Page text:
The digital age activity known as “sexting”—the transmission of nude, semi-nude or sexually explicit material across digital channels—is a serious matter. The term is often used to describe incidents where teenagers take nude or partially nude (e.g., topless) pictures of themselves and share those images with others, usually romantic partners, using mobile devices.
How many kids actually engage in "sexting" is open to debate. The Cyberbullying Research Center estimates the number to be around 28%. So with more than one in four teens engaging in this activity, it is imperative for adults to educate themselves about sexting.
It is important to let young people know about the possible legal consequences of sexting, which can be very serious. Some teenagers who have sent sexual photos of themselves or others have been charged with distribution of child pornography, and some individuals who have received such photos have been charged with possession of child pornography. Violators may even end up on their state’s sex-offender registry. In some states sexting is even considered a felony and can be punishable by 7 to 10 years in prison.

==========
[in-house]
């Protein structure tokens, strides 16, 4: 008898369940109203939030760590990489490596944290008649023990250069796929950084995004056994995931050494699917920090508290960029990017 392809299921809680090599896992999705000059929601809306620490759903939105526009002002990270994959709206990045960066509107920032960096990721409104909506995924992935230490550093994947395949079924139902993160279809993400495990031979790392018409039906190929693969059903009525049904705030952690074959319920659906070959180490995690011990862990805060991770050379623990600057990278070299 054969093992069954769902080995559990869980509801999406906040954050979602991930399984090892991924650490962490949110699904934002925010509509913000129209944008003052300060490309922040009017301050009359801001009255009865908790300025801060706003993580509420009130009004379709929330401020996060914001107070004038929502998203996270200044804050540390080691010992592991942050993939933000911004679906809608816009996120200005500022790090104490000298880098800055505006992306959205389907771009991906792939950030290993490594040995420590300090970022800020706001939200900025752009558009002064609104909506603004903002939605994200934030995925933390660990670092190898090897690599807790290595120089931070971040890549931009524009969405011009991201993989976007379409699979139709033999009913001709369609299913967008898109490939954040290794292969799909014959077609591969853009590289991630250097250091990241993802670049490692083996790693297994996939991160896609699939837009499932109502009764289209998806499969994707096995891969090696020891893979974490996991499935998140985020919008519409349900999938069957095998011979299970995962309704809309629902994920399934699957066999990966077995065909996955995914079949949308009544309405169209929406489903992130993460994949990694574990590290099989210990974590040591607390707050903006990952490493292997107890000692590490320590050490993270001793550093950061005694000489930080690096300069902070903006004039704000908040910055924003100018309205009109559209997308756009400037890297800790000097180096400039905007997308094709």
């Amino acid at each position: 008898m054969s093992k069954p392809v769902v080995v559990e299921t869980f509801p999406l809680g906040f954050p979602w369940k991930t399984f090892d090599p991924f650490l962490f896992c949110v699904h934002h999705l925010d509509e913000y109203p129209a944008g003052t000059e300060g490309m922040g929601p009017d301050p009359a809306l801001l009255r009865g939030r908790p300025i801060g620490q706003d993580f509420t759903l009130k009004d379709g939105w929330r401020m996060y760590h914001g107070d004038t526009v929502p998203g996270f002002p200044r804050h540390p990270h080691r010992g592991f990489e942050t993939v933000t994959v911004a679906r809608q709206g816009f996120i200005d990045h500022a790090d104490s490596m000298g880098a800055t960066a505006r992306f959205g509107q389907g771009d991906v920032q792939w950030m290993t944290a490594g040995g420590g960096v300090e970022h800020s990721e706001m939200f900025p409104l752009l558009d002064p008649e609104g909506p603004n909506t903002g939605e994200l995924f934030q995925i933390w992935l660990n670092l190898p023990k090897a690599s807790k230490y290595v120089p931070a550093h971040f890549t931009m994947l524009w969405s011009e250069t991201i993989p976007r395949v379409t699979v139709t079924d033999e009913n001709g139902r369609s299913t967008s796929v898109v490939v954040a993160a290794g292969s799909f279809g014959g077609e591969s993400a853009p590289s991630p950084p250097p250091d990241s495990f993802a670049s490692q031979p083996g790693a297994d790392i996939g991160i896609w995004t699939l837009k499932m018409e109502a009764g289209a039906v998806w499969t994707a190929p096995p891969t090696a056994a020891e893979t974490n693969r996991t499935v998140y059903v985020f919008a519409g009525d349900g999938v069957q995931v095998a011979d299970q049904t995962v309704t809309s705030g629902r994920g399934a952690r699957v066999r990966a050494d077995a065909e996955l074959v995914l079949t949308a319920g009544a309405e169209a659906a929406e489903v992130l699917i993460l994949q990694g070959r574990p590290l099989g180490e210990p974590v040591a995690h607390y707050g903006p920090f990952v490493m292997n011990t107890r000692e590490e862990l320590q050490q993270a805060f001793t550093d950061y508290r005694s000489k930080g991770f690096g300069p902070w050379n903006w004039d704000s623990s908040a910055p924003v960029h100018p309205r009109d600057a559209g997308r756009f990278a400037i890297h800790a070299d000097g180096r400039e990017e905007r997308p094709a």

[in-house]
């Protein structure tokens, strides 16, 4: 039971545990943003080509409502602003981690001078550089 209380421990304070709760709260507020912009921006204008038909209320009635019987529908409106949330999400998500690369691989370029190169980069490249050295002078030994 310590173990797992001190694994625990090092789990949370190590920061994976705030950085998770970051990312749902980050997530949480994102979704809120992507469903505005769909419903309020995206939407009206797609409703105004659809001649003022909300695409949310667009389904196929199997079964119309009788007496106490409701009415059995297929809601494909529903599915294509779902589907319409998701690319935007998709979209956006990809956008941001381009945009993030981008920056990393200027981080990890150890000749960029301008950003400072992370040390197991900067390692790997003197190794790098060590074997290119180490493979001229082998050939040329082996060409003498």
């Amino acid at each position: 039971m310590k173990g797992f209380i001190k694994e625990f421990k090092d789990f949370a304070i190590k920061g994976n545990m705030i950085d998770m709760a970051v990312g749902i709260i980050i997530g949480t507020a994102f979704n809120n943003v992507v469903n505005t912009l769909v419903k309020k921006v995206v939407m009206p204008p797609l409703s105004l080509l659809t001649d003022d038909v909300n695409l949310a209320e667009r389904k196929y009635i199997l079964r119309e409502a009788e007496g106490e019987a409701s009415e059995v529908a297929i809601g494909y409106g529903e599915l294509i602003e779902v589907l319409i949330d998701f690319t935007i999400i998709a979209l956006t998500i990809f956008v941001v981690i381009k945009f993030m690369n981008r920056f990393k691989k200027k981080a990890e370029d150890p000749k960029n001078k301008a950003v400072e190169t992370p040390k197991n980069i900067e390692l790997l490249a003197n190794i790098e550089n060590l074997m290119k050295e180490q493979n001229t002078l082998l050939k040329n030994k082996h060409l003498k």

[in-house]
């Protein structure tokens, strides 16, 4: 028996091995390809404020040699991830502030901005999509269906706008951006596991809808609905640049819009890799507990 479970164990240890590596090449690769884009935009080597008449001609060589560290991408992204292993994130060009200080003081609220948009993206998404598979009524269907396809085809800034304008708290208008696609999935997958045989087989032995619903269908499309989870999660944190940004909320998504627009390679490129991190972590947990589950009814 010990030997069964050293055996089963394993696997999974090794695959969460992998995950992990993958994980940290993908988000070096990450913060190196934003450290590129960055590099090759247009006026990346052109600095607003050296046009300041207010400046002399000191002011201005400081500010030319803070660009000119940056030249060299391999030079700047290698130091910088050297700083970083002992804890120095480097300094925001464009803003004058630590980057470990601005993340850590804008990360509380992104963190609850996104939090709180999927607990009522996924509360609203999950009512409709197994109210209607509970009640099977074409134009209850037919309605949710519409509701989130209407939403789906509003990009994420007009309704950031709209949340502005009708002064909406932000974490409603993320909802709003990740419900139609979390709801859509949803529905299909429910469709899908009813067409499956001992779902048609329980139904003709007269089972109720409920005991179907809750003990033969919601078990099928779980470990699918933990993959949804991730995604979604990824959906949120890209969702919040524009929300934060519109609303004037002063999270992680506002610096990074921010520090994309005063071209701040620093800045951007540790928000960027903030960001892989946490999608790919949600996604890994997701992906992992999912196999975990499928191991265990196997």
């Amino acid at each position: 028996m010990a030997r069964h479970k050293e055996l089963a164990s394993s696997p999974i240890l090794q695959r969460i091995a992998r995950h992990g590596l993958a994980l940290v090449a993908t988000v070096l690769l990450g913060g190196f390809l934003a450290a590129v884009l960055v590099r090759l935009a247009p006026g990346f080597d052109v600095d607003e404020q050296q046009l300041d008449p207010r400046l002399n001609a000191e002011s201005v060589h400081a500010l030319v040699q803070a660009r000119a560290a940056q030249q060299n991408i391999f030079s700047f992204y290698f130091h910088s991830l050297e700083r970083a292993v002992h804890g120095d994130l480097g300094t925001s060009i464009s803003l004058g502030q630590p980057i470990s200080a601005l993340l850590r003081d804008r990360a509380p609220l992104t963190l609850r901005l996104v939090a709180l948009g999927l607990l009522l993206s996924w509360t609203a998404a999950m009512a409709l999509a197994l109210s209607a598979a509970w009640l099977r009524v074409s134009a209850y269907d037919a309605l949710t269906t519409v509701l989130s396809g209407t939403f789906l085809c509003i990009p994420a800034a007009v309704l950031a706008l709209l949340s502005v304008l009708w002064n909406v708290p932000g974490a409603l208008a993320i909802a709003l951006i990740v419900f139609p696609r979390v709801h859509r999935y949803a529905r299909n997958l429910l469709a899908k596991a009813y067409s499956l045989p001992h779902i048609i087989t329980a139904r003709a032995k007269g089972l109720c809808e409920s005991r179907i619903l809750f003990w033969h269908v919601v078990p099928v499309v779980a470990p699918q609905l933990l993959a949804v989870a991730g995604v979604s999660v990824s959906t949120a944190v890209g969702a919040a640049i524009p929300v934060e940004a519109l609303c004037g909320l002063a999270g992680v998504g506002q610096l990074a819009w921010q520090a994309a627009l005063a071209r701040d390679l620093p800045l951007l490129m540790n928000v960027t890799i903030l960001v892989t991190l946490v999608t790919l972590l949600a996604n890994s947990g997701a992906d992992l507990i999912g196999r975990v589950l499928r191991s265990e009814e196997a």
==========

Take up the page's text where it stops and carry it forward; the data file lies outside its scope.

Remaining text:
What if the worse should happen...your child's nude selfie goes viral? Don't despair. Follow this excellent advice offered by Your Teen for Parents.
Teach Students About Sexting!
We believe in teaching young people about the serious consequences of sexting—from the legal ramifications described above to the damage it can do to one's "digital reputation." That's why lessons on the topic are included in Level 3 of the Cyber Civics curriculum. If you would like to learn more or sample this lesson, contact us.